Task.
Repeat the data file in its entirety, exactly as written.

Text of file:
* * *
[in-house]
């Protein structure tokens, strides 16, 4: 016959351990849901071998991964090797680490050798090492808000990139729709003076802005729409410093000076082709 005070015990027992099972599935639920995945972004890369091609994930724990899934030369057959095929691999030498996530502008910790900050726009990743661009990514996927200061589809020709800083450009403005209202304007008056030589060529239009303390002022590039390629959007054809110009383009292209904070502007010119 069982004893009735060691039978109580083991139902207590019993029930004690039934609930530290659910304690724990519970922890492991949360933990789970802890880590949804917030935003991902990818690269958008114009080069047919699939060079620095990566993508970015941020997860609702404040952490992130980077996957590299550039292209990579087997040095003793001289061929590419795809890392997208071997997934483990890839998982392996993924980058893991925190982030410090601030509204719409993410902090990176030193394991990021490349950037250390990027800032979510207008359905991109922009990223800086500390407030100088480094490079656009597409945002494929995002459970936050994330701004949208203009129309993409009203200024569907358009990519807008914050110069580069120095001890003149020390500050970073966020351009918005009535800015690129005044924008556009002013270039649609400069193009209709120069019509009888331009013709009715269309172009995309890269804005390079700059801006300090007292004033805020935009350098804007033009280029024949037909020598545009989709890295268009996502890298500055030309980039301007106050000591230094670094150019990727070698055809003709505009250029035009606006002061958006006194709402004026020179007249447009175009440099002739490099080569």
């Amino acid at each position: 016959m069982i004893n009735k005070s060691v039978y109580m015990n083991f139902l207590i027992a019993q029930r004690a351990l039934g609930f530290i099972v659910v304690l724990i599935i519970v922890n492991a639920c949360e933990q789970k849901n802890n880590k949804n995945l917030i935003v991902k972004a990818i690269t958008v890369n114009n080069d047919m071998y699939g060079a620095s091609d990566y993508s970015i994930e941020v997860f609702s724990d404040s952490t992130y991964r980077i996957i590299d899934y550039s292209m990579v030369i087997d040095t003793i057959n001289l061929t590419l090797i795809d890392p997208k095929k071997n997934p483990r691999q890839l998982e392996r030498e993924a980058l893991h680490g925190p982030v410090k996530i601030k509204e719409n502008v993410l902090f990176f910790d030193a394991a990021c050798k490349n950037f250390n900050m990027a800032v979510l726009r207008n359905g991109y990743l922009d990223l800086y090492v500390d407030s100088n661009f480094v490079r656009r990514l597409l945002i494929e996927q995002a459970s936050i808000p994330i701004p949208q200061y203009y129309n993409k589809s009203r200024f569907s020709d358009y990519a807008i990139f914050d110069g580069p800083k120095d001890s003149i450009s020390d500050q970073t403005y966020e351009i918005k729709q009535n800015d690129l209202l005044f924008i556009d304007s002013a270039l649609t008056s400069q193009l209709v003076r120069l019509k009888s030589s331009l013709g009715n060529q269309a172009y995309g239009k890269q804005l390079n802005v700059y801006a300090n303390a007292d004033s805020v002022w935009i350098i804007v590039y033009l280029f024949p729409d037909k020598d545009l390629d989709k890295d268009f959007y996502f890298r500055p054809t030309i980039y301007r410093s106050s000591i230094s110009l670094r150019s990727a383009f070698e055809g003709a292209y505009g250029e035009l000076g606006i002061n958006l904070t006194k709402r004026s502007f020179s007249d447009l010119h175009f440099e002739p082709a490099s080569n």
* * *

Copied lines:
[in-house]
């Protein structure tokens, strides 16, 4: 016959351990849901071998991964090797680490050798090492808000990139729709003076802005729409410093000076082709 005070015990027992099972599935639920995945972004890369091609994930724990899934030369057959095929691999030498996530502008910790900050726009990743661009990514996927200061589809020709800083450009403005209202304007008056030589060529239009303390002022590039390629959007054809110009383009292209904070502007010119 069982004893009735060691039978109580083991139902207590019993029930004690039934609930530290659910304690724990519970922890492991949360933990789970802890880590949804917030935003991902990818690269958008114009080069047919699939060079620095990566993508970015941020997860609702404040952490992130980077996957590299550039292209990579087997040095003793001289061929590419795809890392997208071997997934483990890839998982392996993924980058893991925190982030410090601030509204719409993410902090990176030193394991990021490349950037250390990027800032979510207008359905991109922009990223800086500390407030100088480094490079656009597409945002494929995002459970936050994330701004949208203009129309993409009203200024569907358009990519807008914050110069580069120095001890003149020390500050970073966020351009918005009535800015690129005044924008556009002013270039649609400069193009209709120069019509009888331009013709009715269309172009995309890269804005390079700059801006300090007292004033805020935009350098804007033009280029024949037909020598545009989709890295268009996502890298500055030309980039301007106050000591230094670094150019990727070698055809003709505009250029035009606006002061958006006194709402004026020179007249447009175009440099002739490099080569």
């Amino acid at each position: 016959m069982i004893n009735k005070s060691v039978y109580m015990n083991f139902l207590i027992a019993q029930r004690a351990l039934g609930f530290i099972v659910v304690l724990i599935i519970v922890n492991a639920c949360e933990q789970k849901n802890n880590k949804n995945l917030i935003v991902k972004a990818i690269t958008v890369n114009n080069d047919m071998y699939g060079a620095s091609d990566y993508s970015i994930e941020v997860f609702s724990d404040s952490t992130y991964r980077i996957i590299d899934y550039s292209m990579v030369i087997d040095t003793i057959n001289l061929t590419l090797i795809d890392p997208k095929k071997n997934p483990r691999q890839l998982e392996r030498e993924a980058l893991h680490g925190p982030v410090k996530i601030k509204e719409n502008v993410l902090f990176f910790d030193a394991a990021c050798k490349n950037f250390n900050m990027a800032v979510l726009r207008n359905g991109y990743l922009d990223l800086y090492v500390d407030s100088n661009f480094v490079r656009r990514l597409l945002i494929e996927q995002a459970s936050i808000p994330i701004p949208q200061y203009y129309n993409k589809s009203r200024f569907s020709d358009y990519a807008i990139f914050d110069g580069p800083k120095d001890s003149i450009s020390d500050q970073t403005y966020e351009i918005k729709q009535n800015d690129l209202l005044f924008i556009d304007s002013a270039l649609t008056s400069q193009l209709v003076r120069l019509k009888s030589s331009l013709g009715n060529q269309a172009y995309g239009k890269q804005l390079n802005v700059y801006a300090n303390a007292d004033s805020v002022w935009i350098i804007v590039y033009l280029f024949p729409d037909k020598d545009l390629d989709k890295d268009f959007y996502f890298r500055p054809t030309i980039y301007r410093s106050s000591i230094s110009l670094r150019s990727a383009f070698e055809g003709a292209y505009g250029e035009l000076g606006i002061n958006l904070t006194k709402r004026s502007f020179s007249d447009l010119h175009f440099e002739p082709a490099s080569n």